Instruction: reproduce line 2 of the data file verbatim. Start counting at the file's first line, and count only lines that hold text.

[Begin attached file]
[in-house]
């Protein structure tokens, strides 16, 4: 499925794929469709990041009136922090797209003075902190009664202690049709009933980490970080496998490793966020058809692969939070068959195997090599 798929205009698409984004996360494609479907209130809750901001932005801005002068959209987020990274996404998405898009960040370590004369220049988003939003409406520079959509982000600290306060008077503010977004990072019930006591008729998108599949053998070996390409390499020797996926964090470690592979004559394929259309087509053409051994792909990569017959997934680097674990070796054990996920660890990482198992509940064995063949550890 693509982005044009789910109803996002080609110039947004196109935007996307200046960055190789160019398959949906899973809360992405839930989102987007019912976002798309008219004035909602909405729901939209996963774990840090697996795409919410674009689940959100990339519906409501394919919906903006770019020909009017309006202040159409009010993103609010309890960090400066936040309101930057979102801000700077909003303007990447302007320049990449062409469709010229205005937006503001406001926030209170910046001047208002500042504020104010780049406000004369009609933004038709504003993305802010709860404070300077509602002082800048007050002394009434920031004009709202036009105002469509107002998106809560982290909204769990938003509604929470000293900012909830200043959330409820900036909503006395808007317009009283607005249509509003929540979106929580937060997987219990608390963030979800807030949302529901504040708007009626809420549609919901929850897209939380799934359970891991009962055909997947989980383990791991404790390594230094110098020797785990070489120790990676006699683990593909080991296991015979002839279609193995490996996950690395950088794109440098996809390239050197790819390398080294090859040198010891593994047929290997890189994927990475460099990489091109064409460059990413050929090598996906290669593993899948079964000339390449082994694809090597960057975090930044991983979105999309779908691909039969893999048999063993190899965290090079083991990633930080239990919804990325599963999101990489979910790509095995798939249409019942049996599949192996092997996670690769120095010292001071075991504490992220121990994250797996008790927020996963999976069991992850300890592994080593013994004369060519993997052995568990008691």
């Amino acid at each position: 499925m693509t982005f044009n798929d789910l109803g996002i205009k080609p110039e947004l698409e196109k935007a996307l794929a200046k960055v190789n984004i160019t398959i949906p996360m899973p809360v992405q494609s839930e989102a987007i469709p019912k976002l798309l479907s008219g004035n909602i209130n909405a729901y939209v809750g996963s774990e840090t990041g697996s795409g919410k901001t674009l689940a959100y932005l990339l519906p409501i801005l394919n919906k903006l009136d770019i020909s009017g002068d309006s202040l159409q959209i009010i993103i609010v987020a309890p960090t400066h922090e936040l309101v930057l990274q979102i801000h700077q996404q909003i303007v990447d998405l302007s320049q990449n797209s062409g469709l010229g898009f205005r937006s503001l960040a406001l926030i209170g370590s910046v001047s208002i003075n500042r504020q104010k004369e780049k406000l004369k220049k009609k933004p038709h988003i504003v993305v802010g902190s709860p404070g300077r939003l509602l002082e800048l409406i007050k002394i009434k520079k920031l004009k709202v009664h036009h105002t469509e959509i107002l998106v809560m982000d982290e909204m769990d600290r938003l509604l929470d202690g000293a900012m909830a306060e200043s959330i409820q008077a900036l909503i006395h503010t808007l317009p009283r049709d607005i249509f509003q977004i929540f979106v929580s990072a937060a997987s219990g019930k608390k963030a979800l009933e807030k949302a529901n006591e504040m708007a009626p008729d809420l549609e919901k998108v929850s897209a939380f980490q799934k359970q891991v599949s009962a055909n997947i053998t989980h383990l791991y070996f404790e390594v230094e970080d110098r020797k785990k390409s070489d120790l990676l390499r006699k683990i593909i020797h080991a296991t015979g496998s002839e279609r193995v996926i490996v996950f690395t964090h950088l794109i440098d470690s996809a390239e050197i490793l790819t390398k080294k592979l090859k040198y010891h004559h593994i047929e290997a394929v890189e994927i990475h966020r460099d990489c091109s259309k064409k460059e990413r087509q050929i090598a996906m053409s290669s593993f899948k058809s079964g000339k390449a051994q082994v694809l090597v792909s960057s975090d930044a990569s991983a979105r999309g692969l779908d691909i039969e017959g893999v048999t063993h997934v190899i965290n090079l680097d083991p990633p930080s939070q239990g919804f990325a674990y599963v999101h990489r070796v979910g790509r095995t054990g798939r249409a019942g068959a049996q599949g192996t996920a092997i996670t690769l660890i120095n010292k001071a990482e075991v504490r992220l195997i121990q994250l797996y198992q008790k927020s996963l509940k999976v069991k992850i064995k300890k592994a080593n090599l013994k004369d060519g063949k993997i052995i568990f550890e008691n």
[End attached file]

């Protein structure tokens, strides 16, 4: 499925794929469709990041009136922090797209003075902190009664202690049709009933980490970080496998490793966020058809692969939070068959195997090599 798929205009698409984004996360494609479907209130809750901001932005801005002068959209987020990274996404998405898009960040370590004369220049988003939003409406520079959509982000600290306060008077503010977004990072019930006591008729998108599949053998070996390409390499020797996926964090470690592979004559394929259309087509053409051994792909990569017959997934680097674990070796054990996920660890990482198992509940064995063949550890 693509982005044009789910109803996002080609110039947004196109935007996307200046960055190789160019398959949906899973809360992405839930989102987007019912976002798309008219004035909602909405729901939209996963774990840090697996795409919410674009689940959100990339519906409501394919919906903006770019020909009017309006202040159409009010993103609010309890960090400066936040309101930057979102801000700077909003303007990447302007320049990449062409469709010229205005937006503001406001926030209170910046001047208002500042504020104010780049406000004369009609933004038709504003993305802010709860404070300077509602002082800048007050002394009434920031004009709202036009105002469509107002998106809560982290909204769990938003509604929470000293900012909830200043959330409820900036909503006395808007317009009283607005249509509003929540979106929580937060997987219990608390963030979800807030949302529901504040708007009626809420549609919901929850897209939380799934359970891991009962055909997947989980383990791991404790390594230094110098020797785990070489120790990676006699683990593909080991296991015979002839279609193995490996996950690395950088794109440098996809390239050197790819390398080294090859040198010891593994047929290997890189994927990475460099990489091109064409460059990413050929090598996906290669593993899948079964000339390449082994694809090597960057975090930044991983979105999309779908691909039969893999048999063993190899965290090079083991990633930080239990919804990325599963999101990489979910790509095995798939249409019942049996599949192996092997996670690769120095010292001071075991504490992220121990994250797996008790927020996963999976069991992850300890592994080593013994004369060519993997052995568990008691």